Tuesday, 3 November 2009

Clean coal strategy not viable for 20 years

Thursday 29/10/2009 Page: 1

Clean coal power stations are not viable until the carbon price reaches a minimum of $60 a tonne a level the Australian government does not anticipate until almost 2030 according to an audit by the Rudd government's own global carbon capture and storage institute. The new, $100 million-a-year institute found the business case for clean coal technology could only work if governments helped build the first commercial-size CCS power plants on a "field of dreams", or "build it and they will come", basis.

"A viable business case for commercial-scale, integrated projects has not been established at this time for coal-fired power generation and other large CO2 emitting industries," the report states. "Without policies and legislation to assign a value to CO2... industry has limited incentive to install CCS facilities... What could make the business case work.., is the 'field of dreams' or the 'build it and they will come' option. This involves governments working in partnership with industry and the community to develop, finance and build common user transport and storage infrastructure."

Global CCS Institute chief executive Nick Otter said government subsidised demonstration projects could bring costs of future CCS power stations down "substantially'". "The CO2, price now is not capable of taking the technology forward," Mr Otter said. "That's why you need these government incentives."

The Rudd government has promised $2.4 billion to build CCS demonstration projects over the next nine years and, when he re-launched the global institute be side US President Barack Obama at the G8 meeting in Italy in July, Kevin Rudd said if the world was serious about climate change it had to face the "practical challenge" of what to do about coal. According to the audit only seven carbon capture and storage projects are operating around the world all on gas processing plants. Coal power plants are among the other 55 planned commercial scale projects.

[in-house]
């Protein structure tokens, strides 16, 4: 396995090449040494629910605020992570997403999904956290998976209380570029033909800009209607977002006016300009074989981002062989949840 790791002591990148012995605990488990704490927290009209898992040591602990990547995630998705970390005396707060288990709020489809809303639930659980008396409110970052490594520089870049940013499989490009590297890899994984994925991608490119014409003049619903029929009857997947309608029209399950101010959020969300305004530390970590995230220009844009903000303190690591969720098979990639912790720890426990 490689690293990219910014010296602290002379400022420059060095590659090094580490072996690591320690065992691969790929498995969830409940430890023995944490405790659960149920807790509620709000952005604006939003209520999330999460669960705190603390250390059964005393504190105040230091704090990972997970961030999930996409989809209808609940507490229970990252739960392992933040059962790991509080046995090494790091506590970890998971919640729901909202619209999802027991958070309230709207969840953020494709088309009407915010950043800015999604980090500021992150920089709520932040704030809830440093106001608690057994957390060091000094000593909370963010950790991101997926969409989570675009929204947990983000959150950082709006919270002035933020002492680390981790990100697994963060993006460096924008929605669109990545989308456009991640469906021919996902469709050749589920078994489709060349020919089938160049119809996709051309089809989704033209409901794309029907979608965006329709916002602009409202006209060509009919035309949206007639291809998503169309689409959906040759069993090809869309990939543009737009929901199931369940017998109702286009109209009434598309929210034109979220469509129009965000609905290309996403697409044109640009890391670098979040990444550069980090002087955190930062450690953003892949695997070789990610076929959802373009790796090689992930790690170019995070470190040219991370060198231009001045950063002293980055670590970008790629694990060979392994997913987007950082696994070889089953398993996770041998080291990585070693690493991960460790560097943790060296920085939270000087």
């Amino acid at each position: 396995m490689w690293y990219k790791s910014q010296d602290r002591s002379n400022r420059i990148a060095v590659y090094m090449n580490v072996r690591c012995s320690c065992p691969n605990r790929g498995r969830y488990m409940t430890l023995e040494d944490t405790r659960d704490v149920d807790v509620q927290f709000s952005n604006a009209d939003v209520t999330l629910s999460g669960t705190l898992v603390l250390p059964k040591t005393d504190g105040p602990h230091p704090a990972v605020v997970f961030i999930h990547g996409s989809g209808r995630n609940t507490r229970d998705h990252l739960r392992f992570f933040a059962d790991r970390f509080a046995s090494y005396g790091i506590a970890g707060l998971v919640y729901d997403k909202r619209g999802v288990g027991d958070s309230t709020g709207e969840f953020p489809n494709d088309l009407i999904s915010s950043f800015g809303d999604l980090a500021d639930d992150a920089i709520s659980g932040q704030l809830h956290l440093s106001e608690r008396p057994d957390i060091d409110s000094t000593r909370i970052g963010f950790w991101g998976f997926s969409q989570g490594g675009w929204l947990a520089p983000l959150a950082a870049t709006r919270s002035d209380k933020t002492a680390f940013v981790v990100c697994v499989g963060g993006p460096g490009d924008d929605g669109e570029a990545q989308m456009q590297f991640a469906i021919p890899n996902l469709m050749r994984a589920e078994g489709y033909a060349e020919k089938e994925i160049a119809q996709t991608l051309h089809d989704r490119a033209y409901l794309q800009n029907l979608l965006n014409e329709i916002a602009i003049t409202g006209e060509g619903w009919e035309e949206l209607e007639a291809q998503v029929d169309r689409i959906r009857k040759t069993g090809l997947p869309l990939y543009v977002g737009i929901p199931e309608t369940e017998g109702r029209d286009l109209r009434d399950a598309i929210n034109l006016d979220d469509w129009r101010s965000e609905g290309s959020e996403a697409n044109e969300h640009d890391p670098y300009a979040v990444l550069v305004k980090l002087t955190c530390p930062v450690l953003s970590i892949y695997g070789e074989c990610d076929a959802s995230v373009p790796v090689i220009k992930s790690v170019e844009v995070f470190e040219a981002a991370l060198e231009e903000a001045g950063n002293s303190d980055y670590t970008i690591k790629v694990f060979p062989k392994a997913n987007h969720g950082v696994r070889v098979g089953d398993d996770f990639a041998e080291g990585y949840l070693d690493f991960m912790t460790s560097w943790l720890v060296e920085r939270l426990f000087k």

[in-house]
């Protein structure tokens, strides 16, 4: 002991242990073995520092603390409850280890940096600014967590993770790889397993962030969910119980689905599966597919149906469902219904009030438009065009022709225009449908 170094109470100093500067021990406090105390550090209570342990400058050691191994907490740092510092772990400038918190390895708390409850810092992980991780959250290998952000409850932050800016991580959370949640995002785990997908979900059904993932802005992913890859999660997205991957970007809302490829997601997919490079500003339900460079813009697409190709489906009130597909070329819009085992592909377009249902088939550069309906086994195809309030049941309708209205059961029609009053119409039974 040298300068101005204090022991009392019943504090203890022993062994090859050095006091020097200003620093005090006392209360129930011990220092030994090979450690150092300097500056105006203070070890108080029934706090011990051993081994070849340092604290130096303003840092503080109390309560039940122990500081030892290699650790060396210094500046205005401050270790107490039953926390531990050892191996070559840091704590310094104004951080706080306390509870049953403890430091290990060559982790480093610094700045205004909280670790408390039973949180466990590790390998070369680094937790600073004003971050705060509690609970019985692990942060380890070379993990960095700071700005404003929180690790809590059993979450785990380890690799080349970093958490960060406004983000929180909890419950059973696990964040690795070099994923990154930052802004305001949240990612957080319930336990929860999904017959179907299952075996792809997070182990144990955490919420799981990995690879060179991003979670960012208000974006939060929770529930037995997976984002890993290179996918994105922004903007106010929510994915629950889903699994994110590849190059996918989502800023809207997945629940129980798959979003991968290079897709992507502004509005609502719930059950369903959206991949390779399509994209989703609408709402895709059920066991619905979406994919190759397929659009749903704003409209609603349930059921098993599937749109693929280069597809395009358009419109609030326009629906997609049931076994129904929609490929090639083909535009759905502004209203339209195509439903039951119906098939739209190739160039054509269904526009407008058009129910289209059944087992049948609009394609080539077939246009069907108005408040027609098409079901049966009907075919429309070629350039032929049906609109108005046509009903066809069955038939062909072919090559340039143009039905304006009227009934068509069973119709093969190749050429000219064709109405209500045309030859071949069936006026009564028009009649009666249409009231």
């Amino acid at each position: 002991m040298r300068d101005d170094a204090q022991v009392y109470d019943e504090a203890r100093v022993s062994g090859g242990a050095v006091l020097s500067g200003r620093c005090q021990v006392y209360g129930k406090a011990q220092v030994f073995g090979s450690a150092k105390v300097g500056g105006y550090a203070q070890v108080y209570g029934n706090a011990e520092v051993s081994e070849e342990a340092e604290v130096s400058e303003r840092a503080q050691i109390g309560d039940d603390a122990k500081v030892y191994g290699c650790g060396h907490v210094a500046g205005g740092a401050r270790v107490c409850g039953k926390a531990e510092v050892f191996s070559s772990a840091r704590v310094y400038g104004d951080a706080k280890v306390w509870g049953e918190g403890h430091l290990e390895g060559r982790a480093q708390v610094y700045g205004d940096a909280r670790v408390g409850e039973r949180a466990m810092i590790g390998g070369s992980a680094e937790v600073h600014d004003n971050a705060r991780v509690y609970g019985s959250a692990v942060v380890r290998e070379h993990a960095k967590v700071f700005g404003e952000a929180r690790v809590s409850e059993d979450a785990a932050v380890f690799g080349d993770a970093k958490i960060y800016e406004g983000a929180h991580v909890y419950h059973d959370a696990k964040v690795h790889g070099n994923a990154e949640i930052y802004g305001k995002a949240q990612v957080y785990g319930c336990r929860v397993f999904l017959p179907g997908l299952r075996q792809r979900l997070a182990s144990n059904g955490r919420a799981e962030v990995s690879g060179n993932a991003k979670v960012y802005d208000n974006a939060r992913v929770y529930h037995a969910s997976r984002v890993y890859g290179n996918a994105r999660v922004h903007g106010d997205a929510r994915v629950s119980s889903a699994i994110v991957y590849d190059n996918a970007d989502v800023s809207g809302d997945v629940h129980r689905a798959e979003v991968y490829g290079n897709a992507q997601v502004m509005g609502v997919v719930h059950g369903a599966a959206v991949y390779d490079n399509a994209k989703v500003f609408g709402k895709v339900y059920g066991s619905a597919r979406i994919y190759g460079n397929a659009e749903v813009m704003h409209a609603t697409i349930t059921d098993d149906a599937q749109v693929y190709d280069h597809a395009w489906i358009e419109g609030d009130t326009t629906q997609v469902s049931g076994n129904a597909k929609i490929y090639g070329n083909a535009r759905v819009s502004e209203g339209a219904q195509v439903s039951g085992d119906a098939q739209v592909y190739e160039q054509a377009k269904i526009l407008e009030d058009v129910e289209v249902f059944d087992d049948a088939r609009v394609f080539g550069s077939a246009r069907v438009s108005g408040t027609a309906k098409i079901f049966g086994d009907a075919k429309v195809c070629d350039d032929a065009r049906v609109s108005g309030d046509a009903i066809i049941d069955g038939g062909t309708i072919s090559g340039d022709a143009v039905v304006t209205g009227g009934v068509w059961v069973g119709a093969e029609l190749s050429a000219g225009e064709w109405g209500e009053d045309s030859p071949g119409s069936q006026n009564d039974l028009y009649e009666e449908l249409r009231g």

But the report finds that the cheapest CCS technology oxyfuel combustion only becomes viable at a carbon price of about $60 a tonne. Another technology, integrated gasification combined cycle, becomes viable at about $80 a tonne and a third natural gas combined cycle at about $112 a tonne. It cites international research that found the cost of plants could fall by between 10 and 18% once the first demonstration operations had been installed. It says that "arguably" the ambitious goal set by the G8 last year to have 20 large-scale demonstration plants built by next year could be met.

But to meet the goal governments would need to provide direct funding, introduce a carbon price and take on the liability for the possibility that underground stores could leak, as the Australian government has done. Governments also need to help identify potential storage sites. Treasury modelling of the Rudd government's emissions trading scheme assumed carbon capture and storage would be deployed by 2033, at a price of $80 a tonne. The technology is central to the government's plans to meet its emission reduction targets.

In a recent speech, Resources Minister Martin Ferguson said it was "becoming increasingly clear that no serious response to climate change can ignore the need to accept fossil fuels as part of our shared future". "As the world's largest exporter of coal and a nation which derives around 80% of its electricity from coal, it is vital that we make technological progress on carbon capture and storage and soon," Mr Ferguson said.